Patrick Lange stormed to a third place finish during his first attempt at the IRONMAN World Championships in Kona thanks in part to that course record breaking 2:39:45 run. But we can likely expect more fabulous days from this fast German.
Slowtwitch: Hi Patrick, how are you feeling today?
Patrick Lange: We had a really good after race party yesterday and I am still a little bit sore, but pretty happy and humbled about everything what happened on Saturday.
ST: From what I understand, you came to Hawaii to experience the race, but did you have any goals beyond that?
Patrick: It was my main goal to gain experience, and I gained one experience that I did not want to make, and that was a penalty. My position goal was that if I had my best possible race I would maybe finish in the top 5, and if I had a solid normal day we thought maybe a top 15 was possible. But that I would go that well was something we really did not expect.
ST: You mentioned the penalty, and some folks might say that the penalty might have helped you out.
Patrick: Oh really?
ST: You have not heard that before?
Patrick: No, not really.
ST: The idea I guess is without that penalty you may have ridden too hard to stay with Kienle, Frodeno and Böcherer, and actually many other strong athletes blew up because of it. But because you now rode your own pace, maybe that made you fresher for the run. Not that you wanted a penalty, but this scenario forced your hand.
Patrick: Yeah, that is an interesting point of view. I did not really think about that, but I guess the guys in front really put the hammer down at the turnaround point in Hawi. The group was splitting up, guy after guy and maybe there would have been another guy to ride with even if I had not stayed at the very front. Basically something between the first and second group, but I have an SRM and I can look at my data. So I was aware and tried to not push too hard so I would not kill my weapon, which is the run obviously.
ST: Up to the point when you got the penalty, how close where you to the power numbers you wanted to hold?
Patrick: I hit the power numbers pretty much on target and I was lucky that the penalty tent was filled with so many good athletes. It sounds weird, but we had Andy Raelert, Frederik Van Lierde and Brent McMahon etc, and I was aware that this day was going to be long. Andy [Raelert] also told me that anything is possible and that I just need to be cool. He told me to calm down, focus and not waste energy. When the penalty was over Fredrik was riding very hard and I was then together with Brent McMahon, and we had a little fighting group then. We helped each other and picked up folks like Jordan Rapp for example, and he rode some parts with us. So I was not alone, but it was harder than when I was with the group. The group was actually very nervous and it was pretty much an on and off ride, with maybe 150 watts at one point and then 400 watts next. Plus you had to be on the bars braking so you did not accidentally ride into the [draft] zone. So when I rode with Brent it was more constant.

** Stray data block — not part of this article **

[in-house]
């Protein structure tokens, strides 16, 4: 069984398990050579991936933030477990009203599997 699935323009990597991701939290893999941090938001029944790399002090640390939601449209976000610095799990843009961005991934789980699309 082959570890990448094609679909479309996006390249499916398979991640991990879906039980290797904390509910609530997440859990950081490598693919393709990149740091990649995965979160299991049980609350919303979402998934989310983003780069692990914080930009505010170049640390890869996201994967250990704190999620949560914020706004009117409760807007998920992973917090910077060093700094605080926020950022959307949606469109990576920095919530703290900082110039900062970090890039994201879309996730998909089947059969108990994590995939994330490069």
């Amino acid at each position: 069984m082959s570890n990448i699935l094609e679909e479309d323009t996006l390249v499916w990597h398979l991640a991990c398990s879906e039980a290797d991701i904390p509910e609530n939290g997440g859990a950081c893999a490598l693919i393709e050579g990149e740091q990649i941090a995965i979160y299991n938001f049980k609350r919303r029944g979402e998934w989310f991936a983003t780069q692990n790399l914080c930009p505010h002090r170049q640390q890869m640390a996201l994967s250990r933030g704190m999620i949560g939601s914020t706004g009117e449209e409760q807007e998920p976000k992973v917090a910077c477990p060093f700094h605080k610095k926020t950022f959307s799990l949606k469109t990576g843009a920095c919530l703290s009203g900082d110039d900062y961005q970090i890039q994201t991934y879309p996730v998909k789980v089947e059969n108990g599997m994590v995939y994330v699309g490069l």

ST: So where exactly was that penalty tent?
Patrick: It was behind Waikoloa, so I guess mile 30.
ST: What kind of power numbers were you trying to hold?
Patrick: It is my goal to ride 4.0 watts and I weigh 63kg and that is what Faris [Al-Sultan] told me. He said to me that if I want to be at the front I have to ride 4.0. In the end I did not quite make it, and it was about 3.9 but I felt pretty good about it.
ST: When you started the run did you feel good?
Patrick: I did, but I did not feel as good as I had felt in Texas. In Texas I really felt that these legs were flying, and that is golden legs almost. And that was a little different here, but I felt that the legs were really good. What made me a little bit nervous was that Brent [McMahon] started out really fast. He was out of transition and he put the hammer down, and I thought oh, maybe my legs are not as good as I thought. After the first kilometer I looked at my watch and it said 3:37 and I thought ok, that is not too bad. I found my stride quite fast and luckily was able to keep it up.
ST: So what pace were you running after that first kilometer?
Patrick: I did not really run after specific numbers. Basically I am running and I am listening to what my body tells me. I feel the little voice in my mind telling me that I have to run slower. So when I see the auto lap kilometer showing 3:45 I think that is really good, but I think that I will run the next kilometer maybe 5 seconds slower. But then the next kilometer is the same pace and it becomes to some degree a little mind game. And especially on this course it is almost impossible to run after time because it is up and down and up Palani, and especially out to the Energy Lab I did not expect it to be that steep. I had been riding it in a car and on my bike, but during the run it felt really bad.